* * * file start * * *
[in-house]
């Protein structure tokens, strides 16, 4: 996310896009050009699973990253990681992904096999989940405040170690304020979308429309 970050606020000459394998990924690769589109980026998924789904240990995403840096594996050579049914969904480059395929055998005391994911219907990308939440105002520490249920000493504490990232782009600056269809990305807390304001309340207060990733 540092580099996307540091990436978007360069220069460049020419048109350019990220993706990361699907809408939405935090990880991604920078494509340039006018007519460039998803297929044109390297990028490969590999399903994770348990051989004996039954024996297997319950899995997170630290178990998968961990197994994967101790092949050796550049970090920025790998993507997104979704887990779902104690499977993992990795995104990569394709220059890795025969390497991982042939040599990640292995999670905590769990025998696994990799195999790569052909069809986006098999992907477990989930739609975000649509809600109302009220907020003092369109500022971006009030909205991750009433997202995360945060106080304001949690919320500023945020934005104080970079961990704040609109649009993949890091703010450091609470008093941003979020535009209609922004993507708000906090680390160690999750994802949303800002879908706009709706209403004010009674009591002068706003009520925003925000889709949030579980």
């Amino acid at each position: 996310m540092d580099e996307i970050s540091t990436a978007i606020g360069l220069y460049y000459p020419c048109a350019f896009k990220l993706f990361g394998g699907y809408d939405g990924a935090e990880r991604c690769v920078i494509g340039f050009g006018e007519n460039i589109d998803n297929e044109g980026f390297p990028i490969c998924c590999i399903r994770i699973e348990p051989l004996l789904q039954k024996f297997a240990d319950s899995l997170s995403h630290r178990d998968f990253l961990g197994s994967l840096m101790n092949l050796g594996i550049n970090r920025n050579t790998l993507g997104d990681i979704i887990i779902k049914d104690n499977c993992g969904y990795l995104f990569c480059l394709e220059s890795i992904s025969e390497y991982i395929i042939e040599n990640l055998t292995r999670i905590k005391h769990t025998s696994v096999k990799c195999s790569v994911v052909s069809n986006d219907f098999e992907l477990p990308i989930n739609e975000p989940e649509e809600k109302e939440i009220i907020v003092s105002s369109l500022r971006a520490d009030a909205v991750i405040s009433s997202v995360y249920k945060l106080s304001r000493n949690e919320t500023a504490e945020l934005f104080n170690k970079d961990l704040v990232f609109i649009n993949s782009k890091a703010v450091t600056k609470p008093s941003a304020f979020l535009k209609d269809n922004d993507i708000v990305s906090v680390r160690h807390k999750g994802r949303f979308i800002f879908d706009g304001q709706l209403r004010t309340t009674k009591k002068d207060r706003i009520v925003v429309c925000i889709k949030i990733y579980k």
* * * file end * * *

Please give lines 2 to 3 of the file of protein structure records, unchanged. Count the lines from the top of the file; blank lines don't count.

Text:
């Protein structure tokens, strides 16, 4: 996310896009050009699973990253990681992904096999989940405040170690304020979308429309 970050606020000459394998990924690769589109980026998924789904240990995403840096594996050579049914969904480059395929055998005391994911219907990308939440105002520490249920000493504490990232782009600056269809990305807390304001309340207060990733 540092580099996307540091990436978007360069220069460049020419048109350019990220993706990361699907809408939405935090990880991604920078494509340039006018007519460039998803297929044109390297990028490969590999399903994770348990051989004996039954024996297997319950899995997170630290178990998968961990197994994967101790092949050796550049970090920025790998993507997104979704887990779902104690499977993992990795995104990569394709220059890795025969390497991982042939040599990640292995999670905590769990025998696994990799195999790569052909069809986006098999992907477990989930739609975000649509809600109302009220907020003092369109500022971006009030909205991750009433997202995360945060106080304001949690919320500023945020934005104080970079961990704040609109649009993949890091703010450091609470008093941003979020535009209609922004993507708000906090680390160690999750994802949303800002879908706009709706209403004010009674009591002068706003009520925003925000889709949030579980």
């Amino acid at each position: 996310m540092d580099e996307i970050s540091t990436a978007i606020g360069l220069y460049y000459p020419c048109a350019f896009k990220l993706f990361g394998g699907y809408d939405g990924a935090e990880r991604c690769v920078i494509g340039f050009g006018e007519n460039i589109d998803n297929e044109g980026f390297p990028i490969c998924c590999i399903r994770i699973e348990p051989l004996l789904q039954k024996f297997a240990d319950s899995l997170s995403h630290r178990d998968f990253l961990g197994s994967l840096m101790n092949l050796g594996i550049n970090r920025n050579t790998l993507g997104d990681i979704i887990i779902k049914d104690n499977c993992g969904y990795l995104f990569c480059l394709e220059s890795i992904s025969e390497y991982i395929i042939e040599n990640l055998t292995r999670i905590k005391h769990t025998s696994v096999k990799c195999s790569v994911v052909s069809n986006d219907f098999e992907l477990p990308i989930n739609e975000p989940e649509e809600k109302e939440i009220i907020v003092s105002s369109l500022r971006a520490d009030a909205v991750i405040s009433s997202v995360y249920k945060l106080s304001r000493n949690e919320t500023a504490e945020l934005f104080n170690k970079d961990l704040v990232f609109i649009n993949s782009k890091a703010v450091t600056k609470p008093s941003a304020f979020l535009k209609d269809n922004d993507i708000v990305s906090v680390r160690h807390k999750g994802r949303f979308i800002f879908d706009g304001q709706l209403r004010t309340t009674k009591k002068d207060r706003i009520v925003v429309c925000i889709k949030i990733y579980k």